The Aligning talk wasn't as engaging as I'd hoped. Not because Geoff didn't know what he was talking about or wasn't personally engaging, rather by necessity it was somewhat introductory and is is something I've been thinking about a lot in my new role of VP.
Geoff's "secret sauce" is:
- Tie development investments specifically to business goals and priorities.
- The development process should match the business processes
- Enable the development staff to deal with business drives that drive projects
- Measure development performance against business goals
Geoff pointed out that the business needs to know what it's goals are before there can be any alignment.
When talking about business value Geoff identified 3 different types:
- New opportunity
- Staying open
- Cost reduction
Increasing revenue and decreasing costs are types I've dealt with commonly. The cost of staying open was a new way of thinking about certain problems for me. The example he used was the need to upgrade a database server from an older version to a newer version. Typically I've had a hard time arguing the value of such a project. Now I have a way to think and explain why we might want to do such a thing. One of the audience members rightly pointed out that this is really a risk decision. Do we want to stay on the old version even though it is no longer officially supported (risk) or do we want to upgrade (different kind of risk).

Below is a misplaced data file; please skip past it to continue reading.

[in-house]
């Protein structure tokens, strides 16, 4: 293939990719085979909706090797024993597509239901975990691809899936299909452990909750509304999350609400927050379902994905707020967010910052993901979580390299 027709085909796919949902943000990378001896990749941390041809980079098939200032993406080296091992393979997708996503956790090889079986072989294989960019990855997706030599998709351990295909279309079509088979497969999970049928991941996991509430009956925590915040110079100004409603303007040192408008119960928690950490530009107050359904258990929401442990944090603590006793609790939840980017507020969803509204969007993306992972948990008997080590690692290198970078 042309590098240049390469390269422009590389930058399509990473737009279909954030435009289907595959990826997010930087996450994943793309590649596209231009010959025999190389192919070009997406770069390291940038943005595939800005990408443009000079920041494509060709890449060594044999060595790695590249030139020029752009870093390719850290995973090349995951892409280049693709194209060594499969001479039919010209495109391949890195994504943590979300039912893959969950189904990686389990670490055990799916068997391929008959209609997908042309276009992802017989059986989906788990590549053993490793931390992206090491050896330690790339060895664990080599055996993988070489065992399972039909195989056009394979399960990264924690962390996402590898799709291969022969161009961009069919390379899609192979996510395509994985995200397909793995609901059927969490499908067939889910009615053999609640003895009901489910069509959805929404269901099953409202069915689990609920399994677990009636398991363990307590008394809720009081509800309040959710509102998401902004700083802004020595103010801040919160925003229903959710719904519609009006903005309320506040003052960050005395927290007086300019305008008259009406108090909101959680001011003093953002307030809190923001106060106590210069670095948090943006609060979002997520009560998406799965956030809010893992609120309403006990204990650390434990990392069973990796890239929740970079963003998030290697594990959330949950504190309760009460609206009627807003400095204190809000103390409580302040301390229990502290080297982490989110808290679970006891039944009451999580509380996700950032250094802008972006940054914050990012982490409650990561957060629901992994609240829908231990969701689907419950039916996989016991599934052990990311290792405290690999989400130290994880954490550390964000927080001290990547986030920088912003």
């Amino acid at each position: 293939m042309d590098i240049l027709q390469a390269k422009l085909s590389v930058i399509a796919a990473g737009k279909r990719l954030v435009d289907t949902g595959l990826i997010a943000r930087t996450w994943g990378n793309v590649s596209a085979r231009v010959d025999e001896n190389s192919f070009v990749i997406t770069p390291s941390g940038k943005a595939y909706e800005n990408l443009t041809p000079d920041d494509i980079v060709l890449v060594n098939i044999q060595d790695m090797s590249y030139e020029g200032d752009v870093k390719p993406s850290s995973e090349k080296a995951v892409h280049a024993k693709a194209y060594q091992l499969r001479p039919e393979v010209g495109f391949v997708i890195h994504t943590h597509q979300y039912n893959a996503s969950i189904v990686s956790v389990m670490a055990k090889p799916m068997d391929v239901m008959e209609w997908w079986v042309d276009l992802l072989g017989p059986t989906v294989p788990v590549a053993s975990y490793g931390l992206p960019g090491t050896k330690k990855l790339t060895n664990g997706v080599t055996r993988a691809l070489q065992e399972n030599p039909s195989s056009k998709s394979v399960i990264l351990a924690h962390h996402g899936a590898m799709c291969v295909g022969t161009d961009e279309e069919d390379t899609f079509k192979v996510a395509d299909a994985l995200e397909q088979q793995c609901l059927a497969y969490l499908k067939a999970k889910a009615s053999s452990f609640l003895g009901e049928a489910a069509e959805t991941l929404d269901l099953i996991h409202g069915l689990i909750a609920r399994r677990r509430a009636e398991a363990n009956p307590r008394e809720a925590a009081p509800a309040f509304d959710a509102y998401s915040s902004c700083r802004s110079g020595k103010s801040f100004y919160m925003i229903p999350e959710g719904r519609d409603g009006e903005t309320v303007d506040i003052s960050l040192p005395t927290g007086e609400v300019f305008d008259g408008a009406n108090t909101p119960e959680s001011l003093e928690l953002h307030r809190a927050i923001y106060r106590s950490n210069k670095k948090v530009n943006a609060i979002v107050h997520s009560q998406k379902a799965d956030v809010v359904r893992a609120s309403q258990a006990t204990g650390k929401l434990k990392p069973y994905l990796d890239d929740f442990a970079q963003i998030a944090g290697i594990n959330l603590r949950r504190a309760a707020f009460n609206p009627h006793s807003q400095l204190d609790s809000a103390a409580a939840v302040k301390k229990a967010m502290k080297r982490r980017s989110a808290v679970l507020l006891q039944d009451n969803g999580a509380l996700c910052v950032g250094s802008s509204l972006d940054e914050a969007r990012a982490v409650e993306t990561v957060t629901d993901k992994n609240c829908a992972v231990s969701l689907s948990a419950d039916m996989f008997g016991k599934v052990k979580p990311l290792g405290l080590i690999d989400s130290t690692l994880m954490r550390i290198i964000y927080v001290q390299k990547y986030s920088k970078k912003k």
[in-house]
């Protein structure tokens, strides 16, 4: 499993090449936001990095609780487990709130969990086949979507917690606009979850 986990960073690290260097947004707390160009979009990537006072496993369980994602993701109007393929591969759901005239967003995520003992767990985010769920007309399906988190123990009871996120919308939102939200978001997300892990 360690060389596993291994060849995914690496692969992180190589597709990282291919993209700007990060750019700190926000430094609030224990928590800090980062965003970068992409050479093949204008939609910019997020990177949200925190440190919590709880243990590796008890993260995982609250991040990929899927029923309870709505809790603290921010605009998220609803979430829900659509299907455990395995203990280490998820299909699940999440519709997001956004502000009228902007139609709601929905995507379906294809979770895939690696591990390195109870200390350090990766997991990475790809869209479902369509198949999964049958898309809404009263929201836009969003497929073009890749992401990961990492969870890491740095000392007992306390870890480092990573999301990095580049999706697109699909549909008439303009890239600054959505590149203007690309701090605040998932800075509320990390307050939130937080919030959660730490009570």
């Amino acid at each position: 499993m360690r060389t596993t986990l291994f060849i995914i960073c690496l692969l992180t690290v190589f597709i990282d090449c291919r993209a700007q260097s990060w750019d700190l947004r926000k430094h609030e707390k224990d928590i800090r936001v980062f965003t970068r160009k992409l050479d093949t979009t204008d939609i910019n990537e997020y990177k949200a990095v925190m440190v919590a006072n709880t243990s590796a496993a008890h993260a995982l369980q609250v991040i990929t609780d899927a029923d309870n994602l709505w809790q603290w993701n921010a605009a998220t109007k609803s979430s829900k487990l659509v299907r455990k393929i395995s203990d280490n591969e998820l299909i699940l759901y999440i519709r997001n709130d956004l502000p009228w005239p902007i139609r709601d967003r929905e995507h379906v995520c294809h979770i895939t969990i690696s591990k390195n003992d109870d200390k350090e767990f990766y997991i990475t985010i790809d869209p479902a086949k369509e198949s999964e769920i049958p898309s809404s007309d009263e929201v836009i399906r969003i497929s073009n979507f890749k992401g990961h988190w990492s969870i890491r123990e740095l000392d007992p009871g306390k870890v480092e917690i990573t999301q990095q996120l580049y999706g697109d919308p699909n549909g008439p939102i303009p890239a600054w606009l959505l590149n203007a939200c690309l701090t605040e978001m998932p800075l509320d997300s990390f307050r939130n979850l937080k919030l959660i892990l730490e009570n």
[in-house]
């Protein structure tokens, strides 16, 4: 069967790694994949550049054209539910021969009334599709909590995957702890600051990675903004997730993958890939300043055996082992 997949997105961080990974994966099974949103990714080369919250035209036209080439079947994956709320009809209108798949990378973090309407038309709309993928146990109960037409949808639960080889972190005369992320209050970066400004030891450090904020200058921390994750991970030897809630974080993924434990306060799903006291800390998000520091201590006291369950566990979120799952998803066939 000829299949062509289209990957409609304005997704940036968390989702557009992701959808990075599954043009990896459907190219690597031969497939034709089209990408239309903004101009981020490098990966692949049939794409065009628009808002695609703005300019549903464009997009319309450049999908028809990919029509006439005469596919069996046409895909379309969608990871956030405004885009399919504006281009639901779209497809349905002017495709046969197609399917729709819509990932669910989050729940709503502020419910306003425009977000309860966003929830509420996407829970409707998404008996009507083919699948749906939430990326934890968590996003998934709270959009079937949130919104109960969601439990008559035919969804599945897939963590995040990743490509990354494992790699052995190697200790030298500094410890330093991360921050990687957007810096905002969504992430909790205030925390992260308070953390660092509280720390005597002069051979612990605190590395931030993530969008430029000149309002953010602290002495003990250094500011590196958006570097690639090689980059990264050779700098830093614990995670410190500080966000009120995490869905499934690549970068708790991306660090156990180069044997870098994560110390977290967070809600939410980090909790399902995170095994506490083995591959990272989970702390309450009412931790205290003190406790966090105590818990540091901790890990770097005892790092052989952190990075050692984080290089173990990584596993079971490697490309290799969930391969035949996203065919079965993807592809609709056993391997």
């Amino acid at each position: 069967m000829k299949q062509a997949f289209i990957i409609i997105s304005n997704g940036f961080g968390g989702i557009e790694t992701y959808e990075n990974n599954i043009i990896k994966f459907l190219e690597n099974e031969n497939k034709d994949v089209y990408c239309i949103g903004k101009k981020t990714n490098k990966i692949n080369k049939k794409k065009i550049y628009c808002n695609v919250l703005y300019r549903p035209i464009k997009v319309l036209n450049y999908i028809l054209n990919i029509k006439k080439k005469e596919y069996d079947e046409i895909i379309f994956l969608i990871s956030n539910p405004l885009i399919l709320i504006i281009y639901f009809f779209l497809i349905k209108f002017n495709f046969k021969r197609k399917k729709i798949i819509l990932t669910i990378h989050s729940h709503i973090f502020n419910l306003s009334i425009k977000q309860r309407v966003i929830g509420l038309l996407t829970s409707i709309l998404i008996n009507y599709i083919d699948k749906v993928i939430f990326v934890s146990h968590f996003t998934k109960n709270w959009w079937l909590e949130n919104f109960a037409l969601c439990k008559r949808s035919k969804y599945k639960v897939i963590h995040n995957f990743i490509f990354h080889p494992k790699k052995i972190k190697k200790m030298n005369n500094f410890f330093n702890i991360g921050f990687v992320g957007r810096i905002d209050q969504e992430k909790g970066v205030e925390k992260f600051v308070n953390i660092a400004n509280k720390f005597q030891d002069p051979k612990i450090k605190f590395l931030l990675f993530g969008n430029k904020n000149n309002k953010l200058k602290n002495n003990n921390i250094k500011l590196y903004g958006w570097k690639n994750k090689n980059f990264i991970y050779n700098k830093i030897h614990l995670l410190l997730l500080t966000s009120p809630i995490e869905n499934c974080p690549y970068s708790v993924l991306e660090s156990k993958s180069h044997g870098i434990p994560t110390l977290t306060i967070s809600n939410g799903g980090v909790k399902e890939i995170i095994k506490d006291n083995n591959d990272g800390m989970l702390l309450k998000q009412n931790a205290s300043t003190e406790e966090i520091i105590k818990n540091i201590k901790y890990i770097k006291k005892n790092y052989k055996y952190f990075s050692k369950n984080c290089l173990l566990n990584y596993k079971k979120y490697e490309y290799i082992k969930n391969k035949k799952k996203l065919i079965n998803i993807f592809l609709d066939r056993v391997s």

The other point that resonates with me is the identification of the value of not doing something. I don't think enough businesses think about opportunity cost. For example the other day I was involved in a discussion about an upcoming meeting with 4 people to discuss whether an extra $400 software license should be purchased. Just looking at the $100/hr burden rate for those employees was enough for me to justify just purchasing the license. Even more significantly the opportunity cost for those employees is in the $300/hr range. I'd much rather have those people producing value.
Geoff had a couple of book recommendations:
I also think Software by Numbers is another great resource.
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